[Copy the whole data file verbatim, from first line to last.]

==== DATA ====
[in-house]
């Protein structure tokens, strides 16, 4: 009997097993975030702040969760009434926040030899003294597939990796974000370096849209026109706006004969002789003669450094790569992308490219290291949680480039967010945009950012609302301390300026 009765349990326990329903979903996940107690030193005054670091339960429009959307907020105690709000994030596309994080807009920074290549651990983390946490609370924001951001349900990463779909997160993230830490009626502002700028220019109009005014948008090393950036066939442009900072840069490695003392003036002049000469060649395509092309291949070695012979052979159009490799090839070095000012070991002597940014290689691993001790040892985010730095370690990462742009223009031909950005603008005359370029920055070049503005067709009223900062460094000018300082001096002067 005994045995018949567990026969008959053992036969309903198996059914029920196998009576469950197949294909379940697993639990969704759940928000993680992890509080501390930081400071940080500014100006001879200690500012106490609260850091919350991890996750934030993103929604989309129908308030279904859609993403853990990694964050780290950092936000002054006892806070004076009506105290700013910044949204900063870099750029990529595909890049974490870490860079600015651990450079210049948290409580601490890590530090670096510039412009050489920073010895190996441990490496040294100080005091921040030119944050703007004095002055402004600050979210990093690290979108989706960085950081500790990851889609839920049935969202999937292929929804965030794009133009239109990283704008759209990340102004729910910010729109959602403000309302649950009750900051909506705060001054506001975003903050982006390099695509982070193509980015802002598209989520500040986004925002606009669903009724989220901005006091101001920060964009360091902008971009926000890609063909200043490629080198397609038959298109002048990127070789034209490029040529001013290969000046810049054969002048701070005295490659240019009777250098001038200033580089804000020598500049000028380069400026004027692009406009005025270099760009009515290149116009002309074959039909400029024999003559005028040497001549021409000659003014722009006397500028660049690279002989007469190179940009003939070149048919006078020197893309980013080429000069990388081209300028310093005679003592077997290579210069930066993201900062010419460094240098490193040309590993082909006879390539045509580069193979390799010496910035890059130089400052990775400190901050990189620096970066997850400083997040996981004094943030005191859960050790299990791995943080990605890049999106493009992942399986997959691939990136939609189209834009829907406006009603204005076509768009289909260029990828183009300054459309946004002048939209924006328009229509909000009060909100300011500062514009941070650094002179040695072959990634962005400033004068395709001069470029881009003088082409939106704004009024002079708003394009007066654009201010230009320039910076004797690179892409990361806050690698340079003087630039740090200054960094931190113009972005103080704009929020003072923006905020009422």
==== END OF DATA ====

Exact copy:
[in-house]
């Protein structure tokens, strides 16, 4: 009997097993975030702040969760009434926040030899003294597939990796974000370096849209026109706006004969002789003669450094790569992308490219290291949680480039967010945009950012609302301390300026 009765349990326990329903979903996940107690030193005054670091339960429009959307907020105690709000994030596309994080807009920074290549651990983390946490609370924001951001349900990463779909997160993230830490009626502002700028220019109009005014948008090393950036066939442009900072840069490695003392003036002049000469060649395509092309291949070695012979052979159009490799090839070095000012070991002597940014290689691993001790040892985010730095370690990462742009223009031909950005603008005359370029920055070049503005067709009223900062460094000018300082001096002067 005994045995018949567990026969008959053992036969309903198996059914029920196998009576469950197949294909379940697993639990969704759940928000993680992890509080501390930081400071940080500014100006001879200690500012106490609260850091919350991890996750934030993103929604989309129908308030279904859609993403853990990694964050780290950092936000002054006892806070004076009506105290700013910044949204900063870099750029990529595909890049974490870490860079600015651990450079210049948290409580601490890590530090670096510039412009050489920073010895190996441990490496040294100080005091921040030119944050703007004095002055402004600050979210990093690290979108989706960085950081500790990851889609839920049935969202999937292929929804965030794009133009239109990283704008759209990340102004729910910010729109959602403000309302649950009750900051909506705060001054506001975003903050982006390099695509982070193509980015802002598209989520500040986004925002606009669903009724989220901005006091101001920060964009360091902008971009926000890609063909200043490629080198397609038959298109002048990127070789034209490029040529001013290969000046810049054969002048701070005295490659240019009777250098001038200033580089804000020598500049000028380069400026004027692009406009005025270099760009009515290149116009002309074959039909400029024999003559005028040497001549021409000659003014722009006397500028660049690279002989007469190179940009003939070149048919006078020197893309980013080429000069990388081209300028310093005679003592077997290579210069930066993201900062010419460094240098490193040309590993082909006879390539045509580069193979390799010496910035890059130089400052990775400190901050990189620096970066997850400083997040996981004094943030005191859960050790299990791995943080990605890049999106493009992942399986997959691939990136939609189209834009829907406006009603204005076509768009289909260029990828183009300054459309946004002048939209924006328009229509909000009060909100300011500062514009941070650094002179040695072959990634962005400033004068395709001069470029881009003088082409939106704004009024002079708003394009007066654009201010230009320039910076004797690179892409990361806050690698340079003087630039740090200054960094931190113009972005103080704009929020003072923006905020009422």